Dipped a Swirl Cakepop, Used Luster Dust (170/366)

“Cookies are made of butter and love.”
~ Norwegian Proverb


If cookies are made with butter and love, then for me, cakepops are made of love and whatever else – it doesn’t matter as much as the love that’s put into them.

I used to make cakepops for the teahouse that we owned (I even helped Nick to make his very first batch of them last year), and many times, they were super tedious to make.  Thinking of the flavors was fun, and I always enjoyed when someone told us how much they loved our cakepops, but unless I was making them for someone specific, I never really liked making them.

When I made the cakepop safari for our cousin a little while ago, that was definitely a tall order.  I spent an entire week making those cakepops and there was a LOT of work involved.  But knowing that they’d help make my baby cousin’s first birthday even just a little more special was a great feeling.  When I made a few extra to bring to our friends while on our Portland trip, they loved them so much they thought maybe I could make some for a special birthday they’d be celebrating as well.  This would be a much smaller amount, but a theme I’d never even thought of making before.  I am using techniques I’d never tried and working with materials I’m unfamiliar with.  This one is definitely a labor of love!

One of the techniques I tried today was doing a swirl-dipped cakepop.  I went online for help on doing a swirl dip and read that you’re supposed to “melt two different colors of candy melt but don’t stir them,” but I wasn’t sure that was going to work, since when you melt candy melts, you’re supposed to stir them every 30 seconds.  I figured I’d just try melting both colors and then put a dollop of one into the other.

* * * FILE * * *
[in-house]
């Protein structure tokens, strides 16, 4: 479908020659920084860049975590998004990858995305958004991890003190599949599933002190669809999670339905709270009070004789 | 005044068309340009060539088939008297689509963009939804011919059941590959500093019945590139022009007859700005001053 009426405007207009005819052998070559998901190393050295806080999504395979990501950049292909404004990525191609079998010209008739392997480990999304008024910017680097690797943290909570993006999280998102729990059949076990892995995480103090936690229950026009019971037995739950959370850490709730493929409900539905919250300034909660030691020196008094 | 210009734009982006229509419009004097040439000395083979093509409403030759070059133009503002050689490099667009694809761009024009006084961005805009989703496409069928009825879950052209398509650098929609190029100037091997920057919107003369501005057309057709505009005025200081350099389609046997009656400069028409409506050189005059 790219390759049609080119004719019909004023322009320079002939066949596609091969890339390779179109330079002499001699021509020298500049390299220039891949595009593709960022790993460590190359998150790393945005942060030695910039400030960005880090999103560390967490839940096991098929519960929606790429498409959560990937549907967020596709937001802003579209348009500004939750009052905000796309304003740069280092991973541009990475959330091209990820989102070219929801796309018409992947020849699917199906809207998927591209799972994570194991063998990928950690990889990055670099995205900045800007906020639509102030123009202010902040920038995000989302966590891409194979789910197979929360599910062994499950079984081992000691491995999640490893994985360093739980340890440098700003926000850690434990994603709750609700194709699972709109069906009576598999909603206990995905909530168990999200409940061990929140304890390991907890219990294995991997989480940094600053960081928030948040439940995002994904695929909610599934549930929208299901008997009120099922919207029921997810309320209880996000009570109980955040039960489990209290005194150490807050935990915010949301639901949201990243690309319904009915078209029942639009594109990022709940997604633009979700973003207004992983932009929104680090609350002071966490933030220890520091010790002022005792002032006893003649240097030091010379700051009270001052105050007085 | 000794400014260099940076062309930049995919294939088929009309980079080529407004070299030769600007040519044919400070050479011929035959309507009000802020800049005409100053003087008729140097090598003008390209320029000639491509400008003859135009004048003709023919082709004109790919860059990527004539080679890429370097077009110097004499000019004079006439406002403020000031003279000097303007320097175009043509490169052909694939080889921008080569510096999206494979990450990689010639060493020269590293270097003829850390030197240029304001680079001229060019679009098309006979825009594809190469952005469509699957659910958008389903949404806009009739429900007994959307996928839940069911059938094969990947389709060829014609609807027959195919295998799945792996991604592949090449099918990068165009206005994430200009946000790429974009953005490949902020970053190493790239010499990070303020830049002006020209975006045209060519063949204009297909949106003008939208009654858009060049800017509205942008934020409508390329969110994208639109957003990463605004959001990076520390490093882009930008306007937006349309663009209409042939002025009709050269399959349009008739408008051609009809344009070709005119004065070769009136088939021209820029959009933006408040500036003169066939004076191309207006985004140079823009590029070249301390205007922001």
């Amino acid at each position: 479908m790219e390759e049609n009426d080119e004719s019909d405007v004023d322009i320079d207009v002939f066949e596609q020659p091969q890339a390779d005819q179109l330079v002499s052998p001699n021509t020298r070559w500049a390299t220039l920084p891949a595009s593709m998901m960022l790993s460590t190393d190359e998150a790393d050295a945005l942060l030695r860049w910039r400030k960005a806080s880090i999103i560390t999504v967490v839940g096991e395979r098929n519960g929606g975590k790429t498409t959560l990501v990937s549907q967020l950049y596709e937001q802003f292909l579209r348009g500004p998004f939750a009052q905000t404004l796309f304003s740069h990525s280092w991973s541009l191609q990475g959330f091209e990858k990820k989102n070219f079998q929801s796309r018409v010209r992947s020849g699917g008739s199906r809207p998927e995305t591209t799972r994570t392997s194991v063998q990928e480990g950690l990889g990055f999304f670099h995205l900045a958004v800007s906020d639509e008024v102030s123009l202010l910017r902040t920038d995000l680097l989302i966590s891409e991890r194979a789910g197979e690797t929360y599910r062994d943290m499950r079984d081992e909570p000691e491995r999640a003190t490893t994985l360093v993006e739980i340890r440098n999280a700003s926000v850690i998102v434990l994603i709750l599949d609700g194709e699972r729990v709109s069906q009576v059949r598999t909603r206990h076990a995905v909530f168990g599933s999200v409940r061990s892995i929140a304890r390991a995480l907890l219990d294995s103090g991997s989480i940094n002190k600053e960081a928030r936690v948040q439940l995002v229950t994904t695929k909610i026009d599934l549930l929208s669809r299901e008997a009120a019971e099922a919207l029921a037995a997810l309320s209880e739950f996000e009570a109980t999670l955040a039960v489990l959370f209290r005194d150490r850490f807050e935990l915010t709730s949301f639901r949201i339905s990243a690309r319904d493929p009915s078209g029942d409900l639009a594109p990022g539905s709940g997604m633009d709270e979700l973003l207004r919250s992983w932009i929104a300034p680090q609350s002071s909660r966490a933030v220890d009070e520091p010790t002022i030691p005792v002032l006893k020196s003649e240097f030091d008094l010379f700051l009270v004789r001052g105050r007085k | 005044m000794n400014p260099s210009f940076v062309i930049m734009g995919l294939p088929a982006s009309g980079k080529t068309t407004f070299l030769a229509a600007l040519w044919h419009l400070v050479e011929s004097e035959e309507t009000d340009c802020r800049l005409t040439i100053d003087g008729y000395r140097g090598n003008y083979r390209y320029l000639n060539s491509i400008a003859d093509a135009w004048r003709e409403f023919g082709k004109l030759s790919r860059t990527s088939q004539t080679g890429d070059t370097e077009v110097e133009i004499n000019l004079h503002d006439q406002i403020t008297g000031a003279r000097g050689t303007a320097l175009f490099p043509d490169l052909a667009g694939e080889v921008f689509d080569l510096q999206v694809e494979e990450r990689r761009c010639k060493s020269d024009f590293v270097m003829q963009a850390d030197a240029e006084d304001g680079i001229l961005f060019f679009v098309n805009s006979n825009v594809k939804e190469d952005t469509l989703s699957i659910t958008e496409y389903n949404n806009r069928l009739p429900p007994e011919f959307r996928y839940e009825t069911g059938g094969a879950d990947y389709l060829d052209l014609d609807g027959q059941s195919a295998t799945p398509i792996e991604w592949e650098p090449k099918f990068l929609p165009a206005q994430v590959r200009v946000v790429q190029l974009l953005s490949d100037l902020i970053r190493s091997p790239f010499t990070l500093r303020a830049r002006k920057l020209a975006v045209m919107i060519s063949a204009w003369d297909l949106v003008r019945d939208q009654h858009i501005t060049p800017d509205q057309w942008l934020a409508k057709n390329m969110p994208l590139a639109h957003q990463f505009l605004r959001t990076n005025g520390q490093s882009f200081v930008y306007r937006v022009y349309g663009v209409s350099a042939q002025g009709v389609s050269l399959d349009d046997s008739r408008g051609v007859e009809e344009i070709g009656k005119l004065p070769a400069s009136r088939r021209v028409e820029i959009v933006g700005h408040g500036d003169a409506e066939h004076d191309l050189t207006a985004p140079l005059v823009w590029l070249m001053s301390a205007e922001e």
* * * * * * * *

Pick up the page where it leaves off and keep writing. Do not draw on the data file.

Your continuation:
You’re supposed to dip the cakepop, then swirl it to coat.  It took me a few tries to get a decent swirl going.  I also had to add more pink melt to the purple as I dipped a new pop, and it seemed better to add pink in a few different places instead of just one how I’d seen online.  Don’t trust everything you see on the interwebs!  I got these looking okay after a while, but I’ll need more practice to get them looking better sooner.

I bought silver luster dust since it seemed like the most versatile color.  You basically mix some luster dust with the color you’re using, or if you’re using the dust straight people usually use vodka to make it more of a liquid.  I actually had Everclear, so I used that.  The dust won’t mix with water, and the idea is to use a high alcohol liquid so that it evaporates quickly and the dust is left over, coloring your item.

After I had dipped all the pops, I began painting them.  Don’t want to give away what they’ll become, so you’ll have to read on for more details!  But they’re looking pretty good so far.

Related Links:
Wilton Pink Candy Melts, 12-Ounce
Candy Melts 12 Ounces-Lavender
Wilton Silver Pearl Dust
AmeriColor  Amerimist Student Kit Air Brush Food Color 12 Pack Kit
Wilton 7-Piece Decorating Brush Set

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